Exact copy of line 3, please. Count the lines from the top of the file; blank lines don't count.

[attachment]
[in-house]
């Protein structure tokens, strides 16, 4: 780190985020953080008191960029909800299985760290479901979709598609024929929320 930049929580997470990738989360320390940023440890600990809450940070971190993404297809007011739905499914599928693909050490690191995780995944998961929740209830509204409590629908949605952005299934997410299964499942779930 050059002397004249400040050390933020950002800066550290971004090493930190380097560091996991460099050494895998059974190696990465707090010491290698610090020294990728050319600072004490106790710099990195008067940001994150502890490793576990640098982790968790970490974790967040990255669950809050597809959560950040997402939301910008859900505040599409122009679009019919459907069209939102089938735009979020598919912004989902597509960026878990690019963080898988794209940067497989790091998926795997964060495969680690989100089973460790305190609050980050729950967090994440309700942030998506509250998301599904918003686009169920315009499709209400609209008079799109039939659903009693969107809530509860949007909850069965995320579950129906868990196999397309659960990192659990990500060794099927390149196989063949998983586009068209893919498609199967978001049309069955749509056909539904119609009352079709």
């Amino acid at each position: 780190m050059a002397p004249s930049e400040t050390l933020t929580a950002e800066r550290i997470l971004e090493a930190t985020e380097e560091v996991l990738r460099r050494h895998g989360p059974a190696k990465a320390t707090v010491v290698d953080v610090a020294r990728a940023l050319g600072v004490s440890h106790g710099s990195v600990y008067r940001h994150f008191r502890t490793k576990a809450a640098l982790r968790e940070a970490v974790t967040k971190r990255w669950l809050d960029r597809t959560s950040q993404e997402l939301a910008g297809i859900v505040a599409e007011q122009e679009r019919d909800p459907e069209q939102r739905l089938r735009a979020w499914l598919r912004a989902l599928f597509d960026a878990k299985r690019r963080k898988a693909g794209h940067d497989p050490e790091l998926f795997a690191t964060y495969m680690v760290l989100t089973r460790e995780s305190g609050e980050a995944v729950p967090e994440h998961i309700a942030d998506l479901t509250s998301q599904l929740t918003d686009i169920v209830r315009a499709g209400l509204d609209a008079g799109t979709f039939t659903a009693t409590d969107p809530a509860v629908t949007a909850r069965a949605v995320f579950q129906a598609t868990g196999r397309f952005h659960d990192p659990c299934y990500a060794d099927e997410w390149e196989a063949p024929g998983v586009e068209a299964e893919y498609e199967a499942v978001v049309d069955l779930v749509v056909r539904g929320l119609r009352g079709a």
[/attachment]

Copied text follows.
């Amino acid at each position: 780190m050059a002397p004249s930049e400040t050390l933020t929580a950002e800066r550290i997470l971004e090493a930190t985020e380097e560091v996991l990738r460099r050494h895998g989360p059974a190696k990465a320390t707090v010491v290698d953080v610090a020294r990728a940023l050319g600072v004490s440890h106790g710099s990195v600990y008067r940001h994150f008191r502890t490793k576990a809450a640098l982790r968790e940070a970490v974790t967040k971190r990255w669950l809050d960029r597809t959560s950040q993404e997402l939301a910008g297809i859900v505040a599409e007011q122009e679009r019919d909800p459907e069209q939102r739905l089938r735009a979020w499914l598919r912004a989902l599928f597509d960026a878990k299985r690019r963080k898988a693909g794209h940067d497989p050490e790091l998926f795997a690191t964060y495969m680690v760290l989100t089973r460790e995780s305190g609050e980050a995944v729950p967090e994440h998961i309700a942030d998506l479901t509250s998301q599904l929740t918003d686009i169920v209830r315009a499709g209400l509204d609209a008079g799109t979709f039939t659903a009693t409590d969107p809530a509860v629908t949007a909850r069965a949605v995320f579950q129906a598609t868990g196999r397309f952005h659960d990192p659990c299934y990500a060794d099927e997410w390149e196989a063949p024929g998983v586009e068209a299964e893919y498609e199967a499942v978001v049309d069955l779930v749509v056909r539904g929320l119609r009352g079709a």